Codependency in Friendships: Exploring the Signs

Published on: 23 Jan 2023
Clinically Reviewed by Jill E. Daino, LCSW-R
Two woman arguing, on is walking away

Codependency is a common but difficult trait to deal with in relationships. This can be true whether there are codependent elements that exist in a romantic relationship, a workplace environment, or even at a platonic level. Perhaps because we assume troubled friendships aren’t as potentially damaging as romantic relationships can be, it may seem tempting to ignore or avoid problems when it comes to a codependent friendship — but doing so can be detrimental to both parties. 

A codependent friendship may seem harmless, and these relationships often go unnoticed or acknowledged until there’s simply no denying the harm the toxicity is causing. 

Learn more about what having, or being, a codependent friend can mean. It can be taxing emotionally, spiritually, and mentally. Luckily, knowing more about the signs, causes, and how to overcome codependency can help you find peace, stability, and respect in your friendship. 

What is a Codependent Friendship?

Codependency in friendship is characterized by an overly persistent reliance on one another. There will always be both taker and giver roles in a codependent friendship. The taker may need emotional support from the giver, while the giver might, in turn, get a much-needed self-esteem boost or a feeling of importance from their role in the friendship.

Signs of Codependency in Friendships 

Ultimately, codependent relationships are unhealthy and toxic for both parties involved. Boundaries tend to be blurred in codependent friendships, and it’s common for both people to lose their sense of self as the friendship becomes more intertwined on all levels. 

While not all unhealthy relationships are codependent, there are some telltale signs that codependency might be something you’re dealing with.

“Some signs of codependency in friendships include anxiety when the friend is unable to be present, fear that the relationship will end, and isolation from other people and/or experiences in the community.”

Talkspace therapist Meaghan Rice, PsyD, LPC

1. One person is always trying to “fix” the other’s problems

It’s common in codependent friendships for the person playing the giver role to always feel a deep sense of responsibility towards the taker. 

Givers often want to fix problems, which can come at a price. The cost sometimes can even cause the giver pain as they spend exorbitant amounts of time, energy, and sometimes even money helping the taker.

2. One person needs to be rescued

In any relationship, it’s important to be willing to help someone you care about. It’s equally as important to be able to accept help if it’s coming from a good place. However, in a codependent friendship, there won’t be any reciprocation aspect, so one person is constantly giving to the other, despite knowing that if and when they themselves need help, their partner won’t be capable of returning the favor.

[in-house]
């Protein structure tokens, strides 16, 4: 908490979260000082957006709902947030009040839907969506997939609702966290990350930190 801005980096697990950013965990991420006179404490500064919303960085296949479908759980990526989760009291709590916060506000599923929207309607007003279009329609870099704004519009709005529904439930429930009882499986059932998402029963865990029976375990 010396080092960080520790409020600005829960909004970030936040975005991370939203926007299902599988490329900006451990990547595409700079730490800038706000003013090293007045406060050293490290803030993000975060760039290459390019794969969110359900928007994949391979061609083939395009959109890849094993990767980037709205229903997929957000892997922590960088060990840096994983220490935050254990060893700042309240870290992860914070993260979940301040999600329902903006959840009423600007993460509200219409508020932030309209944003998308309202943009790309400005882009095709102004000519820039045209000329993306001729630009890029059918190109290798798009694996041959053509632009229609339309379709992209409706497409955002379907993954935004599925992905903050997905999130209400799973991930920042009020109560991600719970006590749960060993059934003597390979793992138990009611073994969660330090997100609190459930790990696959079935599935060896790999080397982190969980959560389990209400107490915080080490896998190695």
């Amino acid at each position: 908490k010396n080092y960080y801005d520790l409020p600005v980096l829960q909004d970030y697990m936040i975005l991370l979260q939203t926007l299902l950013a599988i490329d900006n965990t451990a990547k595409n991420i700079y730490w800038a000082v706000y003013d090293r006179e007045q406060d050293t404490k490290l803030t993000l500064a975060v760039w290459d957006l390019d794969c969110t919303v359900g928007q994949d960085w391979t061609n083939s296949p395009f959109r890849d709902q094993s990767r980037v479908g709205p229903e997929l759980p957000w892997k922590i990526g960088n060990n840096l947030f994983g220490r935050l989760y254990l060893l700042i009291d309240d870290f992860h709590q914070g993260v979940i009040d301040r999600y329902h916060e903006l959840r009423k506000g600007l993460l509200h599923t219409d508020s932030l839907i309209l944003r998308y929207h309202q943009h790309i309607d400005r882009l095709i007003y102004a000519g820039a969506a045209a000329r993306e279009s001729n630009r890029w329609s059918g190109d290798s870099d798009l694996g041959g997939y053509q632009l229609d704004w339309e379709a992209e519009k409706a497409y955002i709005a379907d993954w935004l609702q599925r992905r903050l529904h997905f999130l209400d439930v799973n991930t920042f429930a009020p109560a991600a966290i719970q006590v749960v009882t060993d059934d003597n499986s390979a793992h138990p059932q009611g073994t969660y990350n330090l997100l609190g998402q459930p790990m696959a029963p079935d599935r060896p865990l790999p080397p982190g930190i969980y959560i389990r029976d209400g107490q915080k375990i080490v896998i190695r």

3. One person has anxiety or fears about the relationship

Takers may experience feelings of anxiety when their friend is not around or can’t spend time with them. They may start overthinking and obsessing over a fear that the relationship might end. Because of this, takers may become self-conscious that their friend might not want to spend time with them.

4. One or both people experience a feeling of burnout

Eventually, someone is going to feel the sensation of emotional burnout after being in a codependent relationship. The cyclical, repetitive taking and giving can only last so long. 

Particularly for the person in the giver role, the cycle can be exhausting, depleting a little bit more of their energy and happiness every time they engage until they get to the point that they have nothing left to give (to themself or their friend).

5. One or both people heavily rely and depend on the friendship

Being comfortable in a relationship is great, but when one or both of you become so dependent on the other person you can’t function alone any longer, it’s unhealthy. Though the roles are different, codependency can still have a dramatic impact on both the giver’s and the taker’s psyches.  

6. Both people tend to be upset at the same time

It might sound a little strange, but it’s very common for people in codependent relationships to experience shared emotions. You may take on feelings of duress, stress, anger, or even happiness based on how your friend is feeling. 

Rather than having individual, personal reactions to situations or experiences, people in codependent friendships often find their mood is easily dictated by their friends’ moods.

7. Individual choices aren’t common

Not only do codependent friends tend to take on one another’s emotions, but they also might find it difficult to make their own choices when they’re together. Further, they might stifle their own needs and can even have a sense of guilt if they try to establish independence from their friend.